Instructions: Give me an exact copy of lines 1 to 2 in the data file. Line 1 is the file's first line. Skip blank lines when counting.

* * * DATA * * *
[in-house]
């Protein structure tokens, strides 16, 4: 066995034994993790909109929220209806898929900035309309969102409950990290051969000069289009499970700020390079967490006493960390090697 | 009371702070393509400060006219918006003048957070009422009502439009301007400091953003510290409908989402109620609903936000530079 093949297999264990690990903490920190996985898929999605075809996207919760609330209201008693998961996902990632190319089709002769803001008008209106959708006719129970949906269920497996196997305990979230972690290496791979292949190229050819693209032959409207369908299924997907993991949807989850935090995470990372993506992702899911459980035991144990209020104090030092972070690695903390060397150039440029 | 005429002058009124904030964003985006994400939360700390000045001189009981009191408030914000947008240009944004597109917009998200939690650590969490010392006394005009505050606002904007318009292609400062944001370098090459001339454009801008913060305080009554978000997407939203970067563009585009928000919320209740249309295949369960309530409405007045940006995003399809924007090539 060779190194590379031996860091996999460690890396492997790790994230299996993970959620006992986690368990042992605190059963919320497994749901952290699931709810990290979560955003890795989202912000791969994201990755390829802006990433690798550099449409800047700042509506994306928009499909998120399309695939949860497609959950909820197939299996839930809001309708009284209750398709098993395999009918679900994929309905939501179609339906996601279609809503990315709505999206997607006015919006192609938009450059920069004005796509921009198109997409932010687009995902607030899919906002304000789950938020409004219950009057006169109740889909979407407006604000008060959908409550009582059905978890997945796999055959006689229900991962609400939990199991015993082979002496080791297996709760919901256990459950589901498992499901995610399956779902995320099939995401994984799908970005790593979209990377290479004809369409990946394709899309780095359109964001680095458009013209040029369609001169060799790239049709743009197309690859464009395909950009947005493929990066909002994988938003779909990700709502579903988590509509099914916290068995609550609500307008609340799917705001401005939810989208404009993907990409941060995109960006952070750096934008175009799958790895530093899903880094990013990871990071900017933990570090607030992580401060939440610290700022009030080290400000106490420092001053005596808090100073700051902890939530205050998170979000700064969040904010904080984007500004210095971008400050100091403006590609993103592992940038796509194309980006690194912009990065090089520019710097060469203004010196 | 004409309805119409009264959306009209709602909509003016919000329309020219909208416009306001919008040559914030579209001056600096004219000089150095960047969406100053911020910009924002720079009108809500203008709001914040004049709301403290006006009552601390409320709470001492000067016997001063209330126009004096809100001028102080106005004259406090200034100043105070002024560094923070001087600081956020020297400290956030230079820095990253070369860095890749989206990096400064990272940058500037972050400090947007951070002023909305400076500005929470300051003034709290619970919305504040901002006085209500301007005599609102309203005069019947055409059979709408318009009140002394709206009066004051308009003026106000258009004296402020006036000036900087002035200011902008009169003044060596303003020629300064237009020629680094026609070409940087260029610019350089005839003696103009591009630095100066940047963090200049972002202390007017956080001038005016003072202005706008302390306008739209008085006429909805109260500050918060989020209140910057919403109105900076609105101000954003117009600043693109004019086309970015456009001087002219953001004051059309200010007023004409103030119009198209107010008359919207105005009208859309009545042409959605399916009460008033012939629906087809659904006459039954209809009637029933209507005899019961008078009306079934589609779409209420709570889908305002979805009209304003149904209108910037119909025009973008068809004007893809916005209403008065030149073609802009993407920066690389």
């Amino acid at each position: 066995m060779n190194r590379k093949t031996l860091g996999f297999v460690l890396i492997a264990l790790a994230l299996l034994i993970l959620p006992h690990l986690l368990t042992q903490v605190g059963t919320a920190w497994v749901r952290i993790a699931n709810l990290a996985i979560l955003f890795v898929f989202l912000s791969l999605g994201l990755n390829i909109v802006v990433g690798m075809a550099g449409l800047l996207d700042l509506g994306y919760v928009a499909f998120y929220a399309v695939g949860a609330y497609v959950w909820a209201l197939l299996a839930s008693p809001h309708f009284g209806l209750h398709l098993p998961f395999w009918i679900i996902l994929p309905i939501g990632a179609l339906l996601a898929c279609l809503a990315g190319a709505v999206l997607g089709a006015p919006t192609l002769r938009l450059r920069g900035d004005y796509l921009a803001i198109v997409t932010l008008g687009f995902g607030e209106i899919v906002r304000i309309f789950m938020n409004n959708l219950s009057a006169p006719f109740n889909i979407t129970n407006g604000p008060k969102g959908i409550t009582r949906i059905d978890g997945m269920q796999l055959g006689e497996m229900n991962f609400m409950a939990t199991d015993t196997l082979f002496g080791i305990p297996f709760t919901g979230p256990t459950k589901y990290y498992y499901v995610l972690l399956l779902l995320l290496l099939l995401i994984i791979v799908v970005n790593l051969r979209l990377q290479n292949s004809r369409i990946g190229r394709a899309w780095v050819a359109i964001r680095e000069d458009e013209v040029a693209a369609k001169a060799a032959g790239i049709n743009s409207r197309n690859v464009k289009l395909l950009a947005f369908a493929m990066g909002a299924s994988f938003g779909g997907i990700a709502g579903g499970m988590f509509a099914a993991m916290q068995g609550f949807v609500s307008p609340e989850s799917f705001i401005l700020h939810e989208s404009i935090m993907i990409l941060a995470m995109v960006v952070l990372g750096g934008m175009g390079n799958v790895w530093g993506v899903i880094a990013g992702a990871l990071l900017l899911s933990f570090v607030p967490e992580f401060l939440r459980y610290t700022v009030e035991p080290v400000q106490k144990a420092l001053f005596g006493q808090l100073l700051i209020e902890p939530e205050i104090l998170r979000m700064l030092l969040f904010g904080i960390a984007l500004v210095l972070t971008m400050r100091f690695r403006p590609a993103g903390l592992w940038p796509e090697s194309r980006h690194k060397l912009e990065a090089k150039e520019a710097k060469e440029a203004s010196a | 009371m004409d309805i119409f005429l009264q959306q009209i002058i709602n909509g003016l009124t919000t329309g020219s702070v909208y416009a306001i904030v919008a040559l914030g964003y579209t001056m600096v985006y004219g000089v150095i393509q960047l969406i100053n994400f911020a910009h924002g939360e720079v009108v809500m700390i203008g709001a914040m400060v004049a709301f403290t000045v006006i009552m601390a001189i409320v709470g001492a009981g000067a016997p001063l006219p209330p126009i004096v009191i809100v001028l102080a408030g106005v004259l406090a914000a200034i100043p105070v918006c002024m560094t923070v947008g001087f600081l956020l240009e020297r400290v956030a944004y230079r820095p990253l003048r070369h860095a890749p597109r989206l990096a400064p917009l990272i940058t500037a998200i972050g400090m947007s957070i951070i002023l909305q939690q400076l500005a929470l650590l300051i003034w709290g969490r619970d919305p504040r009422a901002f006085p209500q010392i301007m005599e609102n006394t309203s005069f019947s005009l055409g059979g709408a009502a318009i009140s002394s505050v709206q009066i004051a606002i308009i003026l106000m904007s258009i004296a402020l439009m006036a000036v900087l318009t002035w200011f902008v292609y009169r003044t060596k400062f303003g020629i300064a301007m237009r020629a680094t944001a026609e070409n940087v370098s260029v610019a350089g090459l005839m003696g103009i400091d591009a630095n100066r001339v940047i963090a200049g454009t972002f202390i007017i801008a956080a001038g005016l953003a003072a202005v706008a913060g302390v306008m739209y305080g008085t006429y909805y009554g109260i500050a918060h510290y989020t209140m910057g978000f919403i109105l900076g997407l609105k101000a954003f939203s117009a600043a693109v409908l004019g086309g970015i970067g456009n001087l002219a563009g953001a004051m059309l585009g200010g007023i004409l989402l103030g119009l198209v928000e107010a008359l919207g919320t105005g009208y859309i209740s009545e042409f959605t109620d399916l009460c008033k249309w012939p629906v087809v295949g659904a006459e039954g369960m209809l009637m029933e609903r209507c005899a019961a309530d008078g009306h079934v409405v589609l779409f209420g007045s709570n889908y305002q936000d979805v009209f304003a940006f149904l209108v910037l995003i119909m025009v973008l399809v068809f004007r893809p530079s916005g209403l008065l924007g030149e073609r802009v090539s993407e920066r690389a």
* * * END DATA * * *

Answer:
[in-house]
């Protein structure tokens, strides 16, 4: 066995034994993790909109929220209806898929900035309309969102409950990290051969000069289009499970700020390079967490006493960390090697 | 009371702070393509400060006219918006003048957070009422009502439009301007400091953003510290409908989402109620609903936000530079 093949297999264990690990903490920190996985898929999605075809996207919760609330209201008693998961996902990632190319089709002769803001008008209106959708006719129970949906269920497996196997305990979230972690290496791979292949190229050819693209032959409207369908299924997907993991949807989850935090995470990372993506992702899911459980035991144990209020104090030092972070690695903390060397150039440029 | 005429002058009124904030964003985006994400939360700390000045001189009981009191408030914000947008240009944004597109917009998200939690650590969490010392006394005009505050606002904007318009292609400062944001370098090459001339454009801008913060305080009554978000997407939203970067563009585009928000919320209740249309295949369960309530409405007045940006995003399809924007090539 060779190194590379031996860091996999460690890396492997790790994230299996993970959620006992986690368990042992605190059963919320497994749901952290699931709810990290979560955003890795989202912000791969994201990755390829802006990433690798550099449409800047700042509506994306928009499909998120399309695939949860497609959950909820197939299996839930809001309708009284209750398709098993395999009918679900994929309905939501179609339906996601279609809503990315709505999206997607006015919006192609938009450059920069004005796509921009198109997409932010687009995902607030899919906002304000789950938020409004219950009057006169109740889909979407407006604000008060959908409550009582059905978890997945796999055959006689229900991962609400939990199991015993082979002496080791297996709760919901256990459950589901498992499901995610399956779902995320099939995401994984799908970005790593979209990377290479004809369409990946394709899309780095359109964001680095458009013209040029369609001169060799790239049709743009197309690859464009395909950009947005493929990066909002994988938003779909990700709502579903988590509509099914916290068995609550609500307008609340799917705001401005939810989208404009993907990409941060995109960006952070750096934008175009799958790895530093899903880094990013990871990071900017933990570090607030992580401060939440610290700022009030080290400000106490420092001053005596808090100073700051902890939530205050998170979000700064969040904010904080984007500004210095971008400050100091403006590609993103592992940038796509194309980006690194912009990065090089520019710097060469203004010196 | 004409309805119409009264959306009209709602909509003016919000329309020219909208416009306001919008040559914030579209001056600096004219000089150095960047969406100053911020910009924002720079009108809500203008709001914040004049709301403290006006009552601390409320709470001492000067016997001063209330126009004096809100001028102080106005004259406090200034100043105070002024560094923070001087600081956020020297400290956030230079820095990253070369860095890749989206990096400064990272940058500037972050400090947007951070002023909305400076500005929470300051003034709290619970919305504040901002006085209500301007005599609102309203005069019947055409059979709408318009009140002394709206009066004051308009003026106000258009004296402020006036000036900087002035200011902008009169003044060596303003020629300064237009020629680094026609070409940087260029610019350089005839003696103009591009630095100066940047963090200049972002202390007017956080001038005016003072202005706008302390306008739209008085006429909805109260500050918060989020209140910057919403109105900076609105101000954003117009600043693109004019086309970015456009001087002219953001004051059309200010007023004409103030119009198209107010008359919207105005009208859309009545042409959605399916009460008033012939629906087809659904006459039954209809009637029933209507005899019961008078009306079934589609779409209420709570889908305002979805009209304003149904209108910037119909025009973008068809004007893809916005209403008065030149073609802009993407920066690389």